These inputs were designed for the Pascal option on the form. They will also work with the Brianchon option; however, in that case the diagrams will probably be better if you put the vertices in increasing or decreasing order.

**Suggestions for Angles of Vertices**

30 -90 120 -45 90 -135 (non-convex hexagon) 0 50 100 135 200 -90 (convex hexagon) -160 135 0 60 -120 -50 (hexagon from movie) 120 -30 180 45 -90 -90 (pentagon) 0 0 150 150 80 -100 (quadrilateral 1) 20 20 210 150 150 -60 (quadrilateral 2) 105 105 30 30 -135 -135 (triangle)

45 180 -90 0 120 -135 (one inters at inf) xx xx xx xx xx xx (two inters at inf) 0 60 120 180 240 300 (all inters at inf) 30 -30 120 -150 150 60 (all inters at inf)

If you use the ellipse option with a final input greater than 1, your second picture will be an ellipse. It probably won't be much more interes- ting than the circle; however, it may be easier to see lines and points in the ellipse. You can also try these options:

135 180 -90 45 0 0 ellipse 90 1.414 (one inters at inf) 135 180 -90 45 0 0 ellipse 90 2.414 (two inters at inf) 180 135 90 45 0 -90 ellipse 90 2.414 (Pascal line at inf) 180 135 90 45 0 -90 ellipse 0 3.414 (one pt from Pascal line at inf)There is no specific parabola option, but you can get parabolas as a limiting case of either the ellipse option or the hyperbola option. For instance, either "ellipse 135 1" or "hyperbola 135 135" will give you the parabola in which the 135- degree point has been taken to infinity. Try any of the above suggestions using "hyperbola x 1" at the bottom of the form, where x is a random angle, the angle of a vertex, or the angle of a repeated vertex. Almost anything you do with the hyperbola option will produce interesting results. Try this option, using for your angles:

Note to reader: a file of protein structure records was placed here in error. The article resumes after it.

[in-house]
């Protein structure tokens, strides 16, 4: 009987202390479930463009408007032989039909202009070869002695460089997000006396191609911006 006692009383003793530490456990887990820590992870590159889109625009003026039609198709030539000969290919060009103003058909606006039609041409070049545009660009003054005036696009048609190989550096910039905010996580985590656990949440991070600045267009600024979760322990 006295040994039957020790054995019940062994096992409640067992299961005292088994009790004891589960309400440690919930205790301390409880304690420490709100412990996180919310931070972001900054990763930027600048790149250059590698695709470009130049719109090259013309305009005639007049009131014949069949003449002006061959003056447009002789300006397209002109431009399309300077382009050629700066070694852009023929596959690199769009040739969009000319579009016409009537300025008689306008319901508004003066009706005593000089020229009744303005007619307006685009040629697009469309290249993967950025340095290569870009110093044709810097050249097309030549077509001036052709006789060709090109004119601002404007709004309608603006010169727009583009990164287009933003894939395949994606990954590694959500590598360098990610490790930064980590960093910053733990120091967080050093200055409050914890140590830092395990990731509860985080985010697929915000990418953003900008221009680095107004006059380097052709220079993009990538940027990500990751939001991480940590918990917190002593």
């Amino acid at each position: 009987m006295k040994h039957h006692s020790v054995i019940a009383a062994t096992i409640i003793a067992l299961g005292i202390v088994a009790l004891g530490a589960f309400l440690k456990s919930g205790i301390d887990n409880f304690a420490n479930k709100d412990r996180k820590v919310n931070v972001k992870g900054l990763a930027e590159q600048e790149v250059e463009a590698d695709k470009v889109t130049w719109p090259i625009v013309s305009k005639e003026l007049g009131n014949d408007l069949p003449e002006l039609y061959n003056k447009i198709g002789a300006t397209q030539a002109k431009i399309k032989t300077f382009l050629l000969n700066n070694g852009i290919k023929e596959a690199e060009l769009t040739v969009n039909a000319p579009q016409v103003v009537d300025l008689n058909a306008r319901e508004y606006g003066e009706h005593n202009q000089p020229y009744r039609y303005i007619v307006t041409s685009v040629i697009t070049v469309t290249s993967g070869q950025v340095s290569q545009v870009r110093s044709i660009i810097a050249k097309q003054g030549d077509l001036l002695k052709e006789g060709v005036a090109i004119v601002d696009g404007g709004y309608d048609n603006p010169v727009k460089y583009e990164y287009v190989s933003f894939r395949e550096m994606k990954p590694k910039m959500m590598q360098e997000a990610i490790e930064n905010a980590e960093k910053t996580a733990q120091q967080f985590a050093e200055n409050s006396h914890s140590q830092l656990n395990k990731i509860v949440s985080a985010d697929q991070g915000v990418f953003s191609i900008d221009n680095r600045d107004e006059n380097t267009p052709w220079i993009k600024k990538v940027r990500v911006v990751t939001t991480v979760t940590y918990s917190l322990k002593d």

two random angles a random angle and the angle of a vertex a random angle and the angle of a repeated vertex the angles of two consecutive vertices* the angles of two almost-consecutive vertices* the angles of two opposite vertices* (*=try this when neither, either, or both of the vertices are repeated vertices)As in the elliptical case, it's also interesting to make some intersections on the line at infinity:

60 -60 150 30 -120 180 hyperbola 0 90 (one inters at inf) 60 -60 -120 30 150 180 hyperbola 0 90 (one inters at inf) 60 -60 120 120 180 0 hyperbola -90 90 (two inters at inf) 60 -60 -120 30 150 180 hyperbola 45 -135 (Pascal line at inf)

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Created: Nov 30 1995 ---
Last modified: Sun Jun 2 14:09:58 1996